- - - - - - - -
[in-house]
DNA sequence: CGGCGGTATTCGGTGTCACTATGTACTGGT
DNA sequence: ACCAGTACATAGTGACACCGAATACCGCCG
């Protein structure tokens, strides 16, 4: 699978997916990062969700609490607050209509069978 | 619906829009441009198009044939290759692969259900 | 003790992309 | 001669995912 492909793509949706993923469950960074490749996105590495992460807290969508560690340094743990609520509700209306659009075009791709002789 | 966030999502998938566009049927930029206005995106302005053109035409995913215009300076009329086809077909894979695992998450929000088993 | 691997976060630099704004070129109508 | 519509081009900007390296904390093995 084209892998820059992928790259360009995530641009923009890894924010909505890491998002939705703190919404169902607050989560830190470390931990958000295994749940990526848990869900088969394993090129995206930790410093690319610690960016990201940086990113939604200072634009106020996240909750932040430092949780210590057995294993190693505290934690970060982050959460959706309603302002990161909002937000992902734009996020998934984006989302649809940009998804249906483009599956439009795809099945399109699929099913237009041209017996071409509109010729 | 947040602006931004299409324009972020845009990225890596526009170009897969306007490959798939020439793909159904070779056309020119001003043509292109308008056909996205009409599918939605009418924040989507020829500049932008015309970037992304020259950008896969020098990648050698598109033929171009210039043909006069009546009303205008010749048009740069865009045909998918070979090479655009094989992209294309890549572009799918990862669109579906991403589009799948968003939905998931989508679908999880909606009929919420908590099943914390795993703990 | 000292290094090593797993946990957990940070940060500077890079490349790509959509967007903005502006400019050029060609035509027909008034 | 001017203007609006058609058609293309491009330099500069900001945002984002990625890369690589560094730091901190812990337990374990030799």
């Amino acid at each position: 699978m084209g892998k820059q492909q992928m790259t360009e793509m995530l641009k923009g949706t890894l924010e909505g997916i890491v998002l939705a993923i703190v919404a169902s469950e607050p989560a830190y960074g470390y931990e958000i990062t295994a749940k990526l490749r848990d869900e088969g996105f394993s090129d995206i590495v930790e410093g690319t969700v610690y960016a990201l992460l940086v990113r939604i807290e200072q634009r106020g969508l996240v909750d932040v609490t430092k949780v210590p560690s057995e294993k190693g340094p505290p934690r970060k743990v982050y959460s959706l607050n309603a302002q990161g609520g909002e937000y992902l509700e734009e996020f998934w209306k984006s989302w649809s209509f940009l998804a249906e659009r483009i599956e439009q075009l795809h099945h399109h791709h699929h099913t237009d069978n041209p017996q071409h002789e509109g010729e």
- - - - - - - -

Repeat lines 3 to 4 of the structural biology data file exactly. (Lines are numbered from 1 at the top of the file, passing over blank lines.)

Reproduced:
DNA sequence: ACCAGTACATAGTGACACCGAATACCGCCG
């Protein structure tokens, strides 16, 4: 699978997916990062969700609490607050209509069978 | 619906829009441009198009044939290759692969259900 | 003790992309 | 001669995912 492909793509949706993923469950960074490749996105590495992460807290969508560690340094743990609520509700209306659009075009791709002789 | 966030999502998938566009049927930029206005995106302005053109035409995913215009300076009329086809077909894979695992998450929000088993 | 691997976060630099704004070129109508 | 519509081009900007390296904390093995 084209892998820059992928790259360009995530641009923009890894924010909505890491998002939705703190919404169902607050989560830190470390931990958000295994749940990526848990869900088969394993090129995206930790410093690319610690960016990201940086990113939604200072634009106020996240909750932040430092949780210590057995294993190693505290934690970060982050959460959706309603302002990161909002937000992902734009996020998934984006989302649809940009998804249906483009599956439009795809099945399109699929099913237009041209017996071409509109010729 | 947040602006931004299409324009972020845009990225890596526009170009897969306007490959798939020439793909159904070779056309020119001003043509292109308008056909996205009409599918939605009418924040989507020829500049932008015309970037992304020259950008896969020098990648050698598109033929171009210039043909006069009546009303205008010749048009740069865009045909998918070979090479655009094989992209294309890549572009799918990862669109579906991403589009799948968003939905998931989508679908999880909606009929919420908590099943914390795993703990 | 000292290094090593797993946990957990940070940060500077890079490349790509959509967007903005502006400019050029060609035509027909008034 | 001017203007609006058609058609293309491009330099500069900001945002984002990625890369690589560094730091901190812990337990374990030799």